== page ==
The Wall Street Journal editors write:
Yesterday, President Obama’s chief economist announced that the plan had “created or saved” between 2.5 million and 3.6 million jobs and raised GDP by 2.7% to 3.2% through June 30. Don’t you feel better already?
Christina Romer went so far as to claim that the 3.5 million new jobs that she promised while the stimulus was being debated in Congress will arrive “two quarters earlier than anticipated.” Yup, the official White House line is that the plan is working better than even they had hoped.
We almost feel sorry for Ms. Romer having to make this argument given that since February 2009 the U.S. economy has lost a net 2.35 million jobs. Using the White House “created or saved” measure means that even if there were only three million Americans left with jobs today, the White House could claim that every one was saved by the stimulus.
There is an economic and a political aspect to this. As for the politics, no one is buying the White House spin. Each time the administration trots out the argument about how wonderful the stimulus has been, I suspect they lose votes and do further damage to their already waning credibility.
And the voters are right to roll their eyes. The economics on which the Obami rely is the equivalent of alchemy. The editors explain:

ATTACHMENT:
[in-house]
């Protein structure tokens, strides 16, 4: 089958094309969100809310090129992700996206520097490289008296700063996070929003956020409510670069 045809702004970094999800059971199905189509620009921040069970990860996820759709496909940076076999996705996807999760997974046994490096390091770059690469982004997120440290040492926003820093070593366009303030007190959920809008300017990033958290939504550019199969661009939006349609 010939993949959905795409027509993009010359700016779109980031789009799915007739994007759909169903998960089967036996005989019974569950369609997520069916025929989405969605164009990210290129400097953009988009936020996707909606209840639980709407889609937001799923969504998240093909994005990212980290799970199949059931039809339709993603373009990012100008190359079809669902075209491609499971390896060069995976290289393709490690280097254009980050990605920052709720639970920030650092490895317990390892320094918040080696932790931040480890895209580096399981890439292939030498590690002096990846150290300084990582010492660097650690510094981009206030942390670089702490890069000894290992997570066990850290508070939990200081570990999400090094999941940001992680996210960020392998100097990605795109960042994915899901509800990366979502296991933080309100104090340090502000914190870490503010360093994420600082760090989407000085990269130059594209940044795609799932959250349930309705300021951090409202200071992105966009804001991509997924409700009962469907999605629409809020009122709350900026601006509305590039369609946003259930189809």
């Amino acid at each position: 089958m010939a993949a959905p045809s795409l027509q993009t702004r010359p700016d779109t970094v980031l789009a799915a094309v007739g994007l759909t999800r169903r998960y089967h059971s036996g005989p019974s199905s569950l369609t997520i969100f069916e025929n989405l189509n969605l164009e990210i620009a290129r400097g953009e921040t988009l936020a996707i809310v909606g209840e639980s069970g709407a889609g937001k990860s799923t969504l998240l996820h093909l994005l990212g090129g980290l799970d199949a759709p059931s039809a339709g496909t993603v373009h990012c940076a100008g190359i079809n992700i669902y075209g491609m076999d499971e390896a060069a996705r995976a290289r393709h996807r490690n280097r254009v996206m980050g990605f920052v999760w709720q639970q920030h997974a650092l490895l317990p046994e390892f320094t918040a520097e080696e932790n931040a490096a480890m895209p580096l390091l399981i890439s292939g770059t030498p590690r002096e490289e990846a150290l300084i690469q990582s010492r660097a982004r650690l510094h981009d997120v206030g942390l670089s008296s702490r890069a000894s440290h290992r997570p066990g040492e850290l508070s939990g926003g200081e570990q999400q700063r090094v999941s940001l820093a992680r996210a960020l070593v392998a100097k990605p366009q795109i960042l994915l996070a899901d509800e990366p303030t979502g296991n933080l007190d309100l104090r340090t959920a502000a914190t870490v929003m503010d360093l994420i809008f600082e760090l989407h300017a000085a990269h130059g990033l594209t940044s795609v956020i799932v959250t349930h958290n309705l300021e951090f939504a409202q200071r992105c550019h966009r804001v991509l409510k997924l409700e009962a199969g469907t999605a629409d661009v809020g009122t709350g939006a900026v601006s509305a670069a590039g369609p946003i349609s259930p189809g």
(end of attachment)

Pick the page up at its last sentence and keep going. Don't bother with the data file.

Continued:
All of these White House jobs estimates are based on the increasingly discredited Keynesian spending “multiplier,” which according to White House economist Larry Summers means that every $1 of government spending will yield roughly $1.50 in higher GDP. Ms. Romer thus plugs her spending data into the Keynesian computer models and, presto, out come 2.5 million to 3.6 million jobs, even if the real economy has lost jobs.
The reality is that the multiplier is less than 1. Fifty years of spending research shows “a multiplier effect of between 0.4 and 0.7. This means that government spending shrinks the private economy, because it ‘crowds out other components of GDP, particularly investment.'”
So it’s no surprise that we have unemployment at historically high levels. What is surprising is that a political operation so deft during the campaign is now so utterly tone-deaf. Even if they are economically illiterate, they should at least be able to read the polls and know that their argument is doing more harm than good. Sort of like the stimulus plan itself.